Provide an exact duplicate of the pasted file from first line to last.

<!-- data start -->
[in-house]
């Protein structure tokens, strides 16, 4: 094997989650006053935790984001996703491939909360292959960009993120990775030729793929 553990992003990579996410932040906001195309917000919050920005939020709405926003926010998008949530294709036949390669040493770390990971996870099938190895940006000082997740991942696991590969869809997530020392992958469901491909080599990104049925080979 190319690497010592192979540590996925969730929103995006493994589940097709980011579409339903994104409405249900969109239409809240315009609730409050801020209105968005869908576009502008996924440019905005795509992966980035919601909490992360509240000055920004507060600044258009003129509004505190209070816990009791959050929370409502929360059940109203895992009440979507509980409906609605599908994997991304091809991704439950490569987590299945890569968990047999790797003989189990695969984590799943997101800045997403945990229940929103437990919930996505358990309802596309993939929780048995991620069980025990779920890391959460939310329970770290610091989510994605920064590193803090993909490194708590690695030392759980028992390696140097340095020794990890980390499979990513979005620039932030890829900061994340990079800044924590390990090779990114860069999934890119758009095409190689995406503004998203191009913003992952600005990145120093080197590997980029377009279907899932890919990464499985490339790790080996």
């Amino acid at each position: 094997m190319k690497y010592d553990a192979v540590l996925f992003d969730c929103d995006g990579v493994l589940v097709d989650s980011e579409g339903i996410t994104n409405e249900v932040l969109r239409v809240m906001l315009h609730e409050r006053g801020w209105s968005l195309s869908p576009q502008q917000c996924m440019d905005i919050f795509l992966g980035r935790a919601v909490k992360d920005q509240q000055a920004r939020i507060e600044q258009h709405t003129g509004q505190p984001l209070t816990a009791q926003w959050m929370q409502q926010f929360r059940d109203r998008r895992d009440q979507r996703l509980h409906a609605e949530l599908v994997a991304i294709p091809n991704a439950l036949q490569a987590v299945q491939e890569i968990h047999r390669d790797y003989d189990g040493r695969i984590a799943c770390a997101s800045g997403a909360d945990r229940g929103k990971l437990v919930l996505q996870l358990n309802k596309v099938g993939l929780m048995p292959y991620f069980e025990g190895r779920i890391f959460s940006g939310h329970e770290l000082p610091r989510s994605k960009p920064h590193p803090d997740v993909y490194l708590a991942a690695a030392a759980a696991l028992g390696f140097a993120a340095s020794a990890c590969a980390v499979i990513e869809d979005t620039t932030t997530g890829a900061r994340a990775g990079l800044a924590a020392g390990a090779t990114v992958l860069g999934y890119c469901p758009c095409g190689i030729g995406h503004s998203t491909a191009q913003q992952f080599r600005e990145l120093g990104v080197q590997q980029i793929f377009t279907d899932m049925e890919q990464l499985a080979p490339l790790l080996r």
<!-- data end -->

[in-house]
């Protein structure tokens, strides 16, 4: 094997989650006053935790984001996703491939909360292959960009993120990775030729793929 553990992003990579996410932040906001195309917000919050920005939020709405926003926010998008949530294709036949390669040493770390990971996870099938190895940006000082997740991942696991590969869809997530020392992958469901491909080599990104049925080979 190319690497010592192979540590996925969730929103995006493994589940097709980011579409339903994104409405249900969109239409809240315009609730409050801020209105968005869908576009502008996924440019905005795509992966980035919601909490992360509240000055920004507060600044258009003129509004505190209070816990009791959050929370409502929360059940109203895992009440979507509980409906609605599908994997991304091809991704439950490569987590299945890569968990047999790797003989189990695969984590799943997101800045997403945990229940929103437990919930996505358990309802596309993939929780048995991620069980025990779920890391959460939310329970770290610091989510994605920064590193803090993909490194708590690695030392759980028992390696140097340095020794990890980390499979990513979005620039932030890829900061994340990079800044924590390990090779990114860069999934890119758009095409190689995406503004998203191009913003992952600005990145120093080197590997980029377009279907899932890919990464499985490339790790080996």
């Amino acid at each position: 094997m190319k690497y010592d553990a192979v540590l996925f992003d969730c929103d995006g990579v493994l589940v097709d989650s980011e579409g339903i996410t994104n409405e249900v932040l969109r239409v809240m906001l315009h609730e409050r006053g801020w209105s968005l195309s869908p576009q502008q917000c996924m440019d905005i919050f795509l992966g980035r935790a919601v909490k992360d920005q509240q000055a920004r939020i507060e600044q258009h709405t003129g509004q505190p984001l209070t816990a009791q926003w959050m929370q409502q926010f929360r059940d109203r998008r895992d009440q979507r996703l509980h409906a609605e949530l599908v994997a991304i294709p091809n991704a439950l036949q490569a987590v299945q491939e890569i968990h047999r390669d790797y003989d189990g040493r695969i984590a799943c770390a997101s800045g997403a909360d945990r229940g929103k990971l437990v919930l996505q996870l358990n309802k596309v099938g993939l929780m048995p292959y991620f069980e025990g190895r779920i890391f959460s940006g939310h329970e770290l000082p610091r989510s994605k960009p920064h590193p803090d997740v993909y490194l708590a991942a690695a030392a759980a696991l028992g390696f140097a993120a340095s020794a990890c590969a980390v499979i990513e869809d979005t620039t932030t997530g890829a900061r994340a990775g990079l800044a924590a020392g390990a090779t990114v992958l860069g999934y890119c469901p758009c095409g190689i030729g995406h503004s998203t491909a191009q913003q992952f080599r600005e990145l120093g990104v080197q590997q980029i793929f377009t279907d899932m049925e890919q990464l499985a080979p490339l790790l080996r």